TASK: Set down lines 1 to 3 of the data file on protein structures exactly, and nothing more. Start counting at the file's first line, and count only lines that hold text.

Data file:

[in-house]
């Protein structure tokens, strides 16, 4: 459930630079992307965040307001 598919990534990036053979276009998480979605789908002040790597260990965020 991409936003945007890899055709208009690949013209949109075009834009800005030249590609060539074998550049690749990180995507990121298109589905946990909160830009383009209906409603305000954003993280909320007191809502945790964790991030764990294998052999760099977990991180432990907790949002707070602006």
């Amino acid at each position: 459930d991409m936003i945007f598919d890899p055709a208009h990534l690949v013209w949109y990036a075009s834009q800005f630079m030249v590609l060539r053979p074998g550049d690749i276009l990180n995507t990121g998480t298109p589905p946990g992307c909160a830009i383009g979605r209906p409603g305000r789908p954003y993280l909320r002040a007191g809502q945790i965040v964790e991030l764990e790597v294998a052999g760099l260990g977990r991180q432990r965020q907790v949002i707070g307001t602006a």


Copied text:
[in-house]
């Protein structure tokens, strides 16, 4: 459930630079992307965040307001 598919990534990036053979276009998480979605789908002040790597260990965020 991409936003945007890899055709208009690949013209949109075009834009800005030249590609060539074998550049690749990180995507990121298109589905946990909160830009383009209906409603305000954003993280909320007191809502945790964790991030764990294998052999760099977990991180432990907790949002707070602006």
């Amino acid at each position: 459930d991409m936003i945007f598919d890899p055709a208009h990534l690949v013209w949109y990036a075009s834009q800005f630079m030249v590609l060539r053979p074998g550049d690749i276009l990180n995507t990121g998480t298109p589905p946990g992307c909160a830009i383009g979605r209906p409603g305000r789908p954003y993280l909320r002040a007191g809502q945790i965040v964790e991030l764990e790597v294998a052999g760099l260990g977990r991180q432990r965020q907790v949002i707070g307001t602006a």